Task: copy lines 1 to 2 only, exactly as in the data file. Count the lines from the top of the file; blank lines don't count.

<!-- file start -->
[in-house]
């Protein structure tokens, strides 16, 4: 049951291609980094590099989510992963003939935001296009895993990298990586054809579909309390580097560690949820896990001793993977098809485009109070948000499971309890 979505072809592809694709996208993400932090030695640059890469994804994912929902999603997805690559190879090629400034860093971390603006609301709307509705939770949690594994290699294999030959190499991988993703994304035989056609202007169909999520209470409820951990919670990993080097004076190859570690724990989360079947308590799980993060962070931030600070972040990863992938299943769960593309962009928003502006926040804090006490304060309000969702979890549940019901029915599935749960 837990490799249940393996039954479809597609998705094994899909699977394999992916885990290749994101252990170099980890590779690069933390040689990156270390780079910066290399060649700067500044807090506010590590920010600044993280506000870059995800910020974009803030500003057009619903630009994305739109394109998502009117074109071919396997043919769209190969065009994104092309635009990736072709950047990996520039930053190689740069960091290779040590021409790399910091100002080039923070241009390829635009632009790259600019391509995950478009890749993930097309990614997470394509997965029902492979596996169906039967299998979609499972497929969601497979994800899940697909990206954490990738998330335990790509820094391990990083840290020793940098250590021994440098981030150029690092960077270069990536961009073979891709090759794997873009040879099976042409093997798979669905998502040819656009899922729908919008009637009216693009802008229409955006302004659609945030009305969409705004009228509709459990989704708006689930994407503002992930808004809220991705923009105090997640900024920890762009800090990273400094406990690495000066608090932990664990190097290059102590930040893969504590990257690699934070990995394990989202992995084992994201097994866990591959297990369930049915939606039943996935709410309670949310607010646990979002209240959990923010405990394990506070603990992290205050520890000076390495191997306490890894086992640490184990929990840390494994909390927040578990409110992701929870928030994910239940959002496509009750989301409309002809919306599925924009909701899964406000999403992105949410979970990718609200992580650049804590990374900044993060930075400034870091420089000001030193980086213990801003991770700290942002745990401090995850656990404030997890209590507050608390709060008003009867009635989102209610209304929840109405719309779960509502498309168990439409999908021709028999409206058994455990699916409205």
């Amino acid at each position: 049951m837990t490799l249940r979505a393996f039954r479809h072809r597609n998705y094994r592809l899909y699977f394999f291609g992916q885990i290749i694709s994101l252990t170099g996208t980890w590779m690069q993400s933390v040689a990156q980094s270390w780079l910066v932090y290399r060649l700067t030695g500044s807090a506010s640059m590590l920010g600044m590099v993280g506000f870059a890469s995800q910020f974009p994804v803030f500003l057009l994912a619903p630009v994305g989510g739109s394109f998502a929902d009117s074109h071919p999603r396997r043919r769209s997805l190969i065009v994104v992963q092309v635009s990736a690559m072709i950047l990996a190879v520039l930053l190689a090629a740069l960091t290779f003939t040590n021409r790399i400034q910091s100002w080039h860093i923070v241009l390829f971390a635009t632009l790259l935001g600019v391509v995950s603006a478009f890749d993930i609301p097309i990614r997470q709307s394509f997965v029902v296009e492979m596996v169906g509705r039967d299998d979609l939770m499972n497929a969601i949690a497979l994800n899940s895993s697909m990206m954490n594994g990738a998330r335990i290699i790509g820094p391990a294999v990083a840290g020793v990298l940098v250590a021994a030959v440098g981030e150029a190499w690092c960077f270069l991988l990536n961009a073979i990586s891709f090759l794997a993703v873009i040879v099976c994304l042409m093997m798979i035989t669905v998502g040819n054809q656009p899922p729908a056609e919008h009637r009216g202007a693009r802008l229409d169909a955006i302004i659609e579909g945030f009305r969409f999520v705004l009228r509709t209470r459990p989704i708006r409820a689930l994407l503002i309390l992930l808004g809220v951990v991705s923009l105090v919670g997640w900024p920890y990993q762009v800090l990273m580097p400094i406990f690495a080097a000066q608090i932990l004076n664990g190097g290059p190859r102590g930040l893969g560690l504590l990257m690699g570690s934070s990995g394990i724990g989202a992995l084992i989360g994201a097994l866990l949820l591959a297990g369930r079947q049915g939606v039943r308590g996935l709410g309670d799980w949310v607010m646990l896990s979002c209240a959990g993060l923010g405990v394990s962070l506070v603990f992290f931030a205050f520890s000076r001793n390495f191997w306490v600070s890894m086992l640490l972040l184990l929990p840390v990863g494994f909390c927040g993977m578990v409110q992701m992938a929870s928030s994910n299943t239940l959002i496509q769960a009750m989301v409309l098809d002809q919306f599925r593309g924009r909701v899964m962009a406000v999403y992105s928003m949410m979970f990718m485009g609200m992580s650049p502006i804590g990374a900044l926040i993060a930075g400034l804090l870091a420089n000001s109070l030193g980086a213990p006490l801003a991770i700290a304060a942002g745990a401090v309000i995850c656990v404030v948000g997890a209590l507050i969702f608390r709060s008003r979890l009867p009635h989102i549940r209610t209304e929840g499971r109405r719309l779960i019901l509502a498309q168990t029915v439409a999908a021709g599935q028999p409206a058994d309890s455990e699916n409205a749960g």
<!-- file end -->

[in-house]
């Protein structure tokens, strides 16, 4: 049951291609980094590099989510992963003939935001296009895993990298990586054809579909309390580097560690949820896990001793993977098809485009109070948000499971309890 979505072809592809694709996208993400932090030695640059890469994804994912929902999603997805690559190879090629400034860093971390603006609301709307509705939770949690594994290699294999030959190499991988993703994304035989056609202007169909999520209470409820951990919670990993080097004076190859570690724990989360079947308590799980993060962070931030600070972040990863992938299943769960593309962009928003502006926040804090006490304060309000969702979890549940019901029915599935749960 837990490799249940393996039954479809597609998705094994899909699977394999992916885990290749994101252990170099980890590779690069933390040689990156270390780079910066290399060649700067500044807090506010590590920010600044993280506000870059995800910020974009803030500003057009619903630009994305739109394109998502009117074109071919396997043919769209190969065009994104092309635009990736072709950047990996520039930053190689740069960091290779040590021409790399910091100002080039923070241009390829635009632009790259600019391509995950478009890749993930097309990614997470394509997965029902492979596996169906039967299998979609499972497929969601497979994800899940697909990206954490990738998330335990790509820094391990990083840290020793940098250590021994440098981030150029690092960077270069990536961009073979891709090759794997873009040879099976042409093997798979669905998502040819656009899922729908919008009637009216693009802008229409955006302004659609945030009305969409705004009228509709459990989704708006689930994407503002992930808004809220991705923009105090997640900024920890762009800090990273400094406990690495000066608090932990664990190097290059102590930040893969504590990257690699934070990995394990989202992995084992994201097994866990591959297990369930049915939606039943996935709410309670949310607010646990979002209240959990923010405990394990506070603990992290205050520890000076390495191997306490890894086992640490184990929990840390494994909390927040578990409110992701929870928030994910239940959002496509009750989301409309002809919306599925924009909701899964406000999403992105949410979970990718609200992580650049804590990374900044993060930075400034870091420089000001030193980086213990801003991770700290942002745990401090995850656990404030997890209590507050608390709060008003009867009635989102209610209304929840109405719309779960509502498309168990439409999908021709028999409206058994455990699916409205």